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Leadership in an AI world

Real Conversations podcast | S5 E23 | December 14, 2023


Paolo Gallo is Adjunct Professor in Leadership & Organizational Behavior at SDA Bocconi University in Milan and has served as Chief Human Resources Officer at the World Economic Forum in Geneva, Chief Learning Officer at The World Bank in Washington DC, and Director of Human Resources at the European Bank for Reconstruction and Development in London.

AI has become the hot button issue of the moment. Highly respected professor and HR leader, Paulo Gallo, discusses the implications for management and how the move to machines must make us more human. 

Below is a transcript of this podcast. Some parts have been edited for clarity. 

Michael Hainsworth: There is little doubt that artificial intelligence will change the way we work. Paolo Gallo is the author of "The Seven Games of Leadership, Navigating the Inner Journey of Leaders" and he emphasizes the increasing importance of human qualities in succeeding in this world, arguing that empathy, collaboration, and caring are what make us truly human and can't be replicated by AI.  So how would he describe how artificial intelligence is changing the world of work, in which we live today, and will live in the world of tomorrow?

Paolo Gallo: Massively, in one word. But if I had to expand in a few seconds, I would say that the qualities that make us human are going to be more and more relevant going forward. What I mean by this is empathy, collaboration, understanding, caring, and the capacity to engage with people in a meaningful way. This is something that I believe is going to be more and more relevant going forward.

MH: This sort of speaks to the idea that artificial intelligence is going to take things away from us or take them off our plate as workers. But at the same time, there will always be something that an artificial intelligence machine learning algorithm cannot do, and it is empathetic, be collaborative and care.

PG: Absolutely. I mean, I will give you one story, which is a couple of decades ago an anthropologist called Margaret Walt was asked the question "When does civilization start? People said when they invented trade or currency people started to exchange goods and services. And she said about 50,000 years ago, they found skeletons where we found traces of bones being cured. After a certain moment in civilization, when somebody got injured, he or she was left alone dying, and there's a moment in civilization where we started to care. We started to take care of the people that were injured. This is the moment when civilization starts. Civilization starts when we start to care. And equally, you can say the visualization stops being there when we stop caring.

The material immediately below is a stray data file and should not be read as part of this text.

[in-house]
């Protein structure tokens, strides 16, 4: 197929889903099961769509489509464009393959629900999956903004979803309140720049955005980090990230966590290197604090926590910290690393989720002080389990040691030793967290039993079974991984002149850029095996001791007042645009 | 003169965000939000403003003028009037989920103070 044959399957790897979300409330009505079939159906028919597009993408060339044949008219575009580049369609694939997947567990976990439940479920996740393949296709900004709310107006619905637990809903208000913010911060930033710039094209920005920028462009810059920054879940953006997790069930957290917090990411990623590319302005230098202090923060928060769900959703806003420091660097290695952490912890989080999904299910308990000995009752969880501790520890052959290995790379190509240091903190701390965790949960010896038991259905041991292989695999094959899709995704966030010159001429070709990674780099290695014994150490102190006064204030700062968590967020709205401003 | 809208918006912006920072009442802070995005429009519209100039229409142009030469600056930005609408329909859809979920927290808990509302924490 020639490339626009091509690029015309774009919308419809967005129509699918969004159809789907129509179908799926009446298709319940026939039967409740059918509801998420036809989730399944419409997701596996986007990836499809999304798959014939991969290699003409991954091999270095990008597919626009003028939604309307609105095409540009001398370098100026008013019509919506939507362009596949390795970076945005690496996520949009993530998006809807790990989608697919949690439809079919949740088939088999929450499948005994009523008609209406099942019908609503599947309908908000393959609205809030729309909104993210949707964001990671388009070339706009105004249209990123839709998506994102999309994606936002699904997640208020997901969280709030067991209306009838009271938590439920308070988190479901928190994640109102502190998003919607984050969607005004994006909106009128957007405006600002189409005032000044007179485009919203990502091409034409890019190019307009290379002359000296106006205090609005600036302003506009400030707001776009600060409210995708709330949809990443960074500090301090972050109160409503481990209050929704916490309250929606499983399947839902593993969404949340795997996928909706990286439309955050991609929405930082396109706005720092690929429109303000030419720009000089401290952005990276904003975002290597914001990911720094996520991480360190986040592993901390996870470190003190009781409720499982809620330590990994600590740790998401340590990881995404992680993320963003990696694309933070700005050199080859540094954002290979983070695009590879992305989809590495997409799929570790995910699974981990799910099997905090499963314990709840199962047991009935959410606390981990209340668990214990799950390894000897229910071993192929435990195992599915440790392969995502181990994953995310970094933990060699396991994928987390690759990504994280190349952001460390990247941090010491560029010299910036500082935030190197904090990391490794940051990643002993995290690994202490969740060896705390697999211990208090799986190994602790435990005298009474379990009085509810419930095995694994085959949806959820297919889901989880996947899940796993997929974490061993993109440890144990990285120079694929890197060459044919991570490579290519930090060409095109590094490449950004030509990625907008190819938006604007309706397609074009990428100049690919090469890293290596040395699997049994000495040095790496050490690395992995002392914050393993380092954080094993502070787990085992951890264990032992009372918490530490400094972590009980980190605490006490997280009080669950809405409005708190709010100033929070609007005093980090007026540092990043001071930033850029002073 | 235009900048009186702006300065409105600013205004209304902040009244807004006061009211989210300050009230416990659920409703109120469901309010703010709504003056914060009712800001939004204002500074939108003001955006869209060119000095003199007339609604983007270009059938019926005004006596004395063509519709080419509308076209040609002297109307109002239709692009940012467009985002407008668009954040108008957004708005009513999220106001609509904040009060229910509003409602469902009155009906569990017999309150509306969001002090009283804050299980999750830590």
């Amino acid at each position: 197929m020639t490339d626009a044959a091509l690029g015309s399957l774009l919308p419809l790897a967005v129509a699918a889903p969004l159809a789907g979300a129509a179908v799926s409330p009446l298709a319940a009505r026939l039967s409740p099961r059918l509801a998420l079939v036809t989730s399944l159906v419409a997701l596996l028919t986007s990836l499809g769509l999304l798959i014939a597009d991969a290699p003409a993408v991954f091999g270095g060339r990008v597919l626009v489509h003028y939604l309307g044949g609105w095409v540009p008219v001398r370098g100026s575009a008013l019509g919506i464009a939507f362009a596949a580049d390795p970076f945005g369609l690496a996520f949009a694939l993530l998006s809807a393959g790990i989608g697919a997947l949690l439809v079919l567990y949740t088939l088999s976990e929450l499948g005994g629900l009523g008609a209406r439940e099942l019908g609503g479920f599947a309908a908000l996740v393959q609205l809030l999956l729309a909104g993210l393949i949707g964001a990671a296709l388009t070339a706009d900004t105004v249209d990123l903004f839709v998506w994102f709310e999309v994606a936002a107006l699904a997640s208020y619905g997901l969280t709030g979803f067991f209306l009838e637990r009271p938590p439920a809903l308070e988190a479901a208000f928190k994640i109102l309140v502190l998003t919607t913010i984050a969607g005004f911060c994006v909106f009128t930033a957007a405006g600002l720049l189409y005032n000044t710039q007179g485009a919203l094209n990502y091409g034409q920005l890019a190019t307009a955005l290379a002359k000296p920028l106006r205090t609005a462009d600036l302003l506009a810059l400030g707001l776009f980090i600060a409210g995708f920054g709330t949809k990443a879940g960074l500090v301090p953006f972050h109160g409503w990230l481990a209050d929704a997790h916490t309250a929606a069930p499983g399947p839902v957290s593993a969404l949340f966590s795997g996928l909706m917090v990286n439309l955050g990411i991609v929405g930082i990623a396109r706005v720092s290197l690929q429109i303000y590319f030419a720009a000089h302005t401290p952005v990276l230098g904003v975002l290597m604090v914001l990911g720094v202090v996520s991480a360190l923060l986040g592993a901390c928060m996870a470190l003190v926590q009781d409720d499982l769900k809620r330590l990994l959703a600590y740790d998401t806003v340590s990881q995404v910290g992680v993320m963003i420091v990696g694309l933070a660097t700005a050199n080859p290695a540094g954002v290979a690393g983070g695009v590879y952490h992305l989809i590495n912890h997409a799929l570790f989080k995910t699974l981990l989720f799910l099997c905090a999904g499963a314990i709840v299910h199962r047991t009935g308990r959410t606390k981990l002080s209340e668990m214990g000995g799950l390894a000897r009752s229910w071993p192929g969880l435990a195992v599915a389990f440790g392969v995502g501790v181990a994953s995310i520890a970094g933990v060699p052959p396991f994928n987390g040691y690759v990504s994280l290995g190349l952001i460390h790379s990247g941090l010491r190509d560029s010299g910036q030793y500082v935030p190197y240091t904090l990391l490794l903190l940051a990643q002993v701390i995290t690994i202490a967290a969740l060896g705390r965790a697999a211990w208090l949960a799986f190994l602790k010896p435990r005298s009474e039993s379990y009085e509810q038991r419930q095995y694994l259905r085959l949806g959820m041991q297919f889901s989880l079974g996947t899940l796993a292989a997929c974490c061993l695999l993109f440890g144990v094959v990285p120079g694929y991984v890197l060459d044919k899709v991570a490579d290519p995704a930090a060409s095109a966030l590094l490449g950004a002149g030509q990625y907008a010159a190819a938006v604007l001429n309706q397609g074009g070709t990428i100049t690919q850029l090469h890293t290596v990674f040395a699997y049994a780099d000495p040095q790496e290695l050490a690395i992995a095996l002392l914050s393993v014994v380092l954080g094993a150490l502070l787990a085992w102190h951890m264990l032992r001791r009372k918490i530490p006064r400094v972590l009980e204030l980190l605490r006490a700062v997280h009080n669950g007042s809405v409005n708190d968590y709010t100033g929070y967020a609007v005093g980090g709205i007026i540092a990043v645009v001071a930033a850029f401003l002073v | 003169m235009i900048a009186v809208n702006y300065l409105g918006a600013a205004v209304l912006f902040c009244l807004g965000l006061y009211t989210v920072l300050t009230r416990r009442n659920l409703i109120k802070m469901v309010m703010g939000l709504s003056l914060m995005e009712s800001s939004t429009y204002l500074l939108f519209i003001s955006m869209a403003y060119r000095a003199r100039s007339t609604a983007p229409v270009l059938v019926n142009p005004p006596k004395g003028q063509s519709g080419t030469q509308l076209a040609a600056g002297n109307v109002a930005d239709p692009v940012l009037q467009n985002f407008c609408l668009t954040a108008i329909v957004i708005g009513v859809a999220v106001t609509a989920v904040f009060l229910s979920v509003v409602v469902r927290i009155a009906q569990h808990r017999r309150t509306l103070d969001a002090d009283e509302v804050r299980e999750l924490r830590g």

So, care is not just a condescending approach to humankind. It's understanding other peoples' viewpoint and understanding that perhaps all the people that think differently from us deserve to be listened to. Without that capacity, nothing will be solved, and I think we have seen ample examples of the terrible consequences when we don't listen to people that don't think the way we do.

MH: I find it tremendously ironic that as we talk about the next major leap in technology and the next major leap in the evolution of the workplace, that it's not about technical transformation as much as it is about the transformation of ourselves, because empathy, collaboration and caring are not things we're taught in business school to focus on. It's about being competitive. It's about getting the edge over someone else in the workplace. For generations we have been taught to always look out for number one.

PG: Michael, if I could, I would give you a standing ovation because that's exactly what I would say and what I did write in my own book. And I give you maybe a 30-second story and an emphasis on the word transformation you just used. I remember perfectly what my first day at work was. It was February 1st, 1989, at Citigroup. Okay? I was 23 years old; I was in New York and just graduated from Bocconi and I felt like the king of the world. And somebody entered and it was a bunch of people called executive trainees recruited from all over the globe. There were about 120 of us at that time. I remember I was the only one from Italy and our starting salary, I still remember was $24,000, which was not a lot of money even then. And the guy, the person that I met first, said, "Okay guys, think about your salary."

And we all thought about 24,000 because we all started with the same salary. Multiply by four, and if this is not your salary within two years, you're just a loser. And so, for the very first second, the idea was that success equaled making money, and I was 23 years old. And so, I got an injection of competition first day of school if you want. Now fast-forward 35 years later, I'm a 60-year-old guy and I believe that that input was completely wrong. I'm not saying that money is not important, but I think that we need to understand that competition and elbowing others is the recipe for disaster, stress, burnout, and fundamentally for societies that don't work. So, what we need to do, and you've used exactly the word I used many times in my book, is to understand the difference between change and transformation.